China on Tuesday inked an agreement worth a whopping USD 4.8 billion with cash-strapped Pakistan to set up a 1,200-megawatt nuclear power plant as a sign of increasing strategic cooperation between the two all-weather allies.
Prime Minister Shehbaz Sharif witnessed the signing of the deal under which Beijing would build a 1,200-megawatt Chashma-V nuclear plant at Chashma in the Mianwali district of Punjab.
In his address, Prime Minister Sharif termed the nuclear power plant agreement signing as a token of increasing economic cooperation between Pakistan and China and vowed to complete the project without any delay.
"We will kick start it without any further delay," he said, as he lambasted the previous government under Imran Khan for delaying the key power project.
He said under a difficult economic situation, Pakistan was getting an investment of USD 4.8 billion from China in this project, which ”sends the message that Pakistan is a place where Chinese companies and investors continue to show their trust and faith”.
Sharif said the Chinese companies gave special concessions which would save billions of rupees in this project.
He expressed confidence that Pakistan would come out of the current economic difficulties with the help of China and other friendly countries.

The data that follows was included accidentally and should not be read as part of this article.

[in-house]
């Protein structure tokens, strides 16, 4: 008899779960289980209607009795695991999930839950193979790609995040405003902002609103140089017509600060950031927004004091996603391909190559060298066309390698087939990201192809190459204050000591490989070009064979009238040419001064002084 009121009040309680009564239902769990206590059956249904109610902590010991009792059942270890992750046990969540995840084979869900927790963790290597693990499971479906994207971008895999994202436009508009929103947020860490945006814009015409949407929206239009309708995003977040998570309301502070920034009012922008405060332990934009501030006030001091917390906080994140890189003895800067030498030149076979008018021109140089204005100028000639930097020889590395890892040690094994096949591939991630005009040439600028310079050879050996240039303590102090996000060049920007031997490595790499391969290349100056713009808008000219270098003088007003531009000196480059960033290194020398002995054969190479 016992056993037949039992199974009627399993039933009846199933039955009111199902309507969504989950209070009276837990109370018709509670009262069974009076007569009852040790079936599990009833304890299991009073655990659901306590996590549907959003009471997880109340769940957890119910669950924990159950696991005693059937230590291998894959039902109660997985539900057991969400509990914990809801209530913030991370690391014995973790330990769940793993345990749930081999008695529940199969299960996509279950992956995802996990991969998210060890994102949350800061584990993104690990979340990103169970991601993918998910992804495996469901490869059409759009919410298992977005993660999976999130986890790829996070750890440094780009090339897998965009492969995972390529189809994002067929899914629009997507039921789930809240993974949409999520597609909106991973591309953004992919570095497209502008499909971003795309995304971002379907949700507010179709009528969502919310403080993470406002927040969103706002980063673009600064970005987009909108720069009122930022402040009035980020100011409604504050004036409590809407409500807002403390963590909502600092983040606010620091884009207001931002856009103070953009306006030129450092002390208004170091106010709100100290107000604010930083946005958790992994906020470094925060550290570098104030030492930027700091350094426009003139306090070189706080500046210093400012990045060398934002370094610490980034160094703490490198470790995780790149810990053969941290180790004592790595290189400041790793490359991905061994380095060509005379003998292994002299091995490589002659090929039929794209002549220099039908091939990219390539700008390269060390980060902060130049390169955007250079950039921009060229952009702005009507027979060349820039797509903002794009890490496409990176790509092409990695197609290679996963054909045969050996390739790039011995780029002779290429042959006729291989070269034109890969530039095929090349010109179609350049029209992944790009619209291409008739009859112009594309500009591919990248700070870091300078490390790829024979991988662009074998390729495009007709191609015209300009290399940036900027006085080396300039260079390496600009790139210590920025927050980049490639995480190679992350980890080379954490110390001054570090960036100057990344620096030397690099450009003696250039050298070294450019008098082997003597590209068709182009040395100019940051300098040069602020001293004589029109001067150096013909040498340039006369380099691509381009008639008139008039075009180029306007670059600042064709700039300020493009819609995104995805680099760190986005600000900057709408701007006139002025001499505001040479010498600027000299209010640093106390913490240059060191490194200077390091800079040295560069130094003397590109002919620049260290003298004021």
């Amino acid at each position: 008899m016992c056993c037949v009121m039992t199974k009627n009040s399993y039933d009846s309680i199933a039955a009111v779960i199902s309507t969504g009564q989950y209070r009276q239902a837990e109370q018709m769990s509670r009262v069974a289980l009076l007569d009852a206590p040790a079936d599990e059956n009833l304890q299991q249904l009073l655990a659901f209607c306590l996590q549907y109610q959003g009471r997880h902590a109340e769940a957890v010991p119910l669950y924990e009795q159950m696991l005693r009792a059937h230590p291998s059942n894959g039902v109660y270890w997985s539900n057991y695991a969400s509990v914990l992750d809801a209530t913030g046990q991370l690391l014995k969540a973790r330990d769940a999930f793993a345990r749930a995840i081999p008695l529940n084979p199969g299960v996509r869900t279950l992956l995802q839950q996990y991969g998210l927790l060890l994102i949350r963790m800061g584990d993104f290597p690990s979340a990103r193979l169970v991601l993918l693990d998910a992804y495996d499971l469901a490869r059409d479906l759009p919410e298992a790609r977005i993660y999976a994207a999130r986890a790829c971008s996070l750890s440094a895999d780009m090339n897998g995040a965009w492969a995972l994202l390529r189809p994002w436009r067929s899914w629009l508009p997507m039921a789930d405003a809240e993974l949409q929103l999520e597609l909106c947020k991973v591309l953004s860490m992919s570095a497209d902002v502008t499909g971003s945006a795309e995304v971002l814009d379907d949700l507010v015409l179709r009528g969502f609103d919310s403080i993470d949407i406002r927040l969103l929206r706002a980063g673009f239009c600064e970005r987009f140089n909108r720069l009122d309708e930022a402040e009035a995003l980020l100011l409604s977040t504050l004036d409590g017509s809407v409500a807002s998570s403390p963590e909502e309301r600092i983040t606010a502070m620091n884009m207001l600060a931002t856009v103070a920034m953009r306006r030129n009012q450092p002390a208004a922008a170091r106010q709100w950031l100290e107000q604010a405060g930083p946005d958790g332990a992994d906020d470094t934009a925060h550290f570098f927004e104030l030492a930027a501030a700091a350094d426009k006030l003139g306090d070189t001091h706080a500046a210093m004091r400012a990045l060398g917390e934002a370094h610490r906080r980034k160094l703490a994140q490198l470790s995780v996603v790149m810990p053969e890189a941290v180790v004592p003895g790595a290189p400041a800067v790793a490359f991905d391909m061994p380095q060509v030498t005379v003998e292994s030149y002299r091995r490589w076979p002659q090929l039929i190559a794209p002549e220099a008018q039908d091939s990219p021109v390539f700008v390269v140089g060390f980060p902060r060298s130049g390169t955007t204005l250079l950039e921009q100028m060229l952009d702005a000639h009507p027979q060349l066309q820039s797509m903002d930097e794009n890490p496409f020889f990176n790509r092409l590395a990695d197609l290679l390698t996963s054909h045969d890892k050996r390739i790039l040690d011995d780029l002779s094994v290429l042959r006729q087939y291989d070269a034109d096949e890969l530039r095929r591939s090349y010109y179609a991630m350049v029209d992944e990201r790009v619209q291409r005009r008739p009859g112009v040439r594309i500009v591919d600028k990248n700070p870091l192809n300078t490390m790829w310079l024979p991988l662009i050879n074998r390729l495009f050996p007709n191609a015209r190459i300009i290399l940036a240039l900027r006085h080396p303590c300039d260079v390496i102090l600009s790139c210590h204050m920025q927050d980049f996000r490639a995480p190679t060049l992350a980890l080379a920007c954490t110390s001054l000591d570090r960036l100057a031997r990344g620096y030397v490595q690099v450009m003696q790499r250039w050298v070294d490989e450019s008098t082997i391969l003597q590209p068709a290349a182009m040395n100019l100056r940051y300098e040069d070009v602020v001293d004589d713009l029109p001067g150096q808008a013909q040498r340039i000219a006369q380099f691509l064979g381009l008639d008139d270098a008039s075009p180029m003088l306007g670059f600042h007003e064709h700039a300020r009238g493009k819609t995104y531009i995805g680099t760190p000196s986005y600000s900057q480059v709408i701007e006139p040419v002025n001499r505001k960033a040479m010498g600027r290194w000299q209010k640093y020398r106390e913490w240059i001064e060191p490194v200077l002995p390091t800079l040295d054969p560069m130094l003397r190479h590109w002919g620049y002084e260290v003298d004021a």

Sharif said Pakistan was also engaged with the International Monetary Fund to finalise the 9th review and met all conditions required by the Washington-based global lender.
"We are deeply obliged to President Xi Jinping, and the Chinese leadership for their generous help to Pakistan," he said, as he also lauded Saudi Arabia, United Arab Emirates and Qatar for extending help to his cash-strapped government.
Pakistan's Chashma power plants are considered a key in the production of cheap nuclear power. The installed capacity of the existing four power plants is 1,330 megawatts, according to the Pakistan Atomic Energy Commission.
Two other nuclear power plants are also operational in Pakistan. Karachi Nuclear Power Plants (KANUPP 2 & 3 have a capacity of 2,290 megawatts).
Pakistan, which is under tremendous financial debt, is not getting multilateral loans or even bilateral assistance without the support of the IMF.
Only China has stood fast to help Pakistan while Saudi Arabia and the UAE have also been selectively supportive.
The IMF signed a deal in 2019 to provide USD 6 billion to Pakistan on fulfilment of certain conditions. The plan was derailed several times and the full reimbursement is still pending due to insistence by the donor that Pakistan should complete all formalities.
Pakistan's economy has been in a free fall mode for the last many years, bringing unbridled pressure on the poor masses in the form of unchecked inflation and making it almost impossible for a vast number of people to make ends meet.